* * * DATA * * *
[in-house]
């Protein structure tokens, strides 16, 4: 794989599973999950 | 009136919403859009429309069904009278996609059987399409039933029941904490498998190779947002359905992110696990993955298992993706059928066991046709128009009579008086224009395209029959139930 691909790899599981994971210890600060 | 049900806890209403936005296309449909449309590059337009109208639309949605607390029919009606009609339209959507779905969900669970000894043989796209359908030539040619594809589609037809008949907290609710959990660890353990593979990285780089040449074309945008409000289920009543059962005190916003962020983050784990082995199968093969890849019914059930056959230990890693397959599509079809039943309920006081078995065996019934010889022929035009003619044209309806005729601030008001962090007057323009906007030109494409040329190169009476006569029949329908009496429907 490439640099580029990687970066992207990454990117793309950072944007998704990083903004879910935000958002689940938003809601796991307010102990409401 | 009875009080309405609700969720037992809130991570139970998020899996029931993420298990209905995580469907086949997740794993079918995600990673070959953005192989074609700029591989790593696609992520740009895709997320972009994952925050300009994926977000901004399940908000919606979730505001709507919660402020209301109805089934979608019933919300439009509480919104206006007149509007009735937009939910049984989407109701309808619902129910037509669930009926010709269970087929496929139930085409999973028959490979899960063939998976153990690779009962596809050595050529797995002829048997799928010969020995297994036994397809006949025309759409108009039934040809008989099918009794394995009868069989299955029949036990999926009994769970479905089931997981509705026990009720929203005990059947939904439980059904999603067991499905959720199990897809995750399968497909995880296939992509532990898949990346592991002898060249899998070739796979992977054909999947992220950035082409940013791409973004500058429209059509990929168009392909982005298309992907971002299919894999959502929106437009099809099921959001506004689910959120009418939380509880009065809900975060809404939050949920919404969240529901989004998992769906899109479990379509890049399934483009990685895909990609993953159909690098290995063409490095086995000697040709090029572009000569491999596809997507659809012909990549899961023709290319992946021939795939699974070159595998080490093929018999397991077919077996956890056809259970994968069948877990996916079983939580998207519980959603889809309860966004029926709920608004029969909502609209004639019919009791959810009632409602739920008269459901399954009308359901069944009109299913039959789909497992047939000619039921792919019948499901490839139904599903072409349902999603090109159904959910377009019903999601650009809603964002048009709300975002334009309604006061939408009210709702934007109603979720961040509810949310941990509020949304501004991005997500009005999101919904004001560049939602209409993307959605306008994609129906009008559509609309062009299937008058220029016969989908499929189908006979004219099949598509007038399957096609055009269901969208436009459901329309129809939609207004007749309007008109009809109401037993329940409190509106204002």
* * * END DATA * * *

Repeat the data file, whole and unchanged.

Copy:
[in-house]
């Protein structure tokens, strides 16, 4: 794989599973999950 | 009136919403859009429309069904009278996609059987399409039933029941904490498998190779947002359905992110696990993955298992993706059928066991046709128009009579008086224009395209029959139930 691909790899599981994971210890600060 | 049900806890209403936005296309449909449309590059337009109208639309949605607390029919009606009609339209959507779905969900669970000894043989796209359908030539040619594809589609037809008949907290609710959990660890353990593979990285780089040449074309945008409000289920009543059962005190916003962020983050784990082995199968093969890849019914059930056959230990890693397959599509079809039943309920006081078995065996019934010889022929035009003619044209309806005729601030008001962090007057323009906007030109494409040329190169009476006569029949329908009496429907 490439640099580029990687970066992207990454990117793309950072944007998704990083903004879910935000958002689940938003809601796991307010102990409401 | 009875009080309405609700969720037992809130991570139970998020899996029931993420298990209905995580469907086949997740794993079918995600990673070959953005192989074609700029591989790593696609992520740009895709997320972009994952925050300009994926977000901004399940908000919606979730505001709507919660402020209301109805089934979608019933919300439009509480919104206006007149509007009735937009939910049984989407109701309808619902129910037509669930009926010709269970087929496929139930085409999973028959490979899960063939998976153990690779009962596809050595050529797995002829048997799928010969020995297994036994397809006949025309759409108009039934040809008989099918009794394995009868069989299955029949036990999926009994769970479905089931997981509705026990009720929203005990059947939904439980059904999603067991499905959720199990897809995750399968497909995880296939992509532990898949990346592991002898060249899998070739796979992977054909999947992220950035082409940013791409973004500058429209059509990929168009392909982005298309992907971002299919894999959502929106437009099809099921959001506004689910959120009418939380509880009065809900975060809404939050949920919404969240529901989004998992769906899109479990379509890049399934483009990685895909990609993953159909690098290995063409490095086995000697040709090029572009000569491999596809997507659809012909990549899961023709290319992946021939795939699974070159595998080490093929018999397991077919077996956890056809259970994968069948877990996916079983939580998207519980959603889809309860966004029926709920608004029969909502609209004639019919009791959810009632409602739920008269459901399954009308359901069944009109299913039959789909497992047939000619039921792919019948499901490839139904599903072409349902999603090109159904959910377009019903999601650009809603964002048009709300975002334009309604006061939408009210709702934007109603979720961040509810949310941990509020949304501004991005997500009005999101919904004001560049939602209409993307959605306008994609129906009008559509609309062009299937008058220029016969989908499929189908006979004219099949598509007038399957096609055009269901969208436009459901329309129809939609207004007749309007008109009809109401037993329940409190509106204002």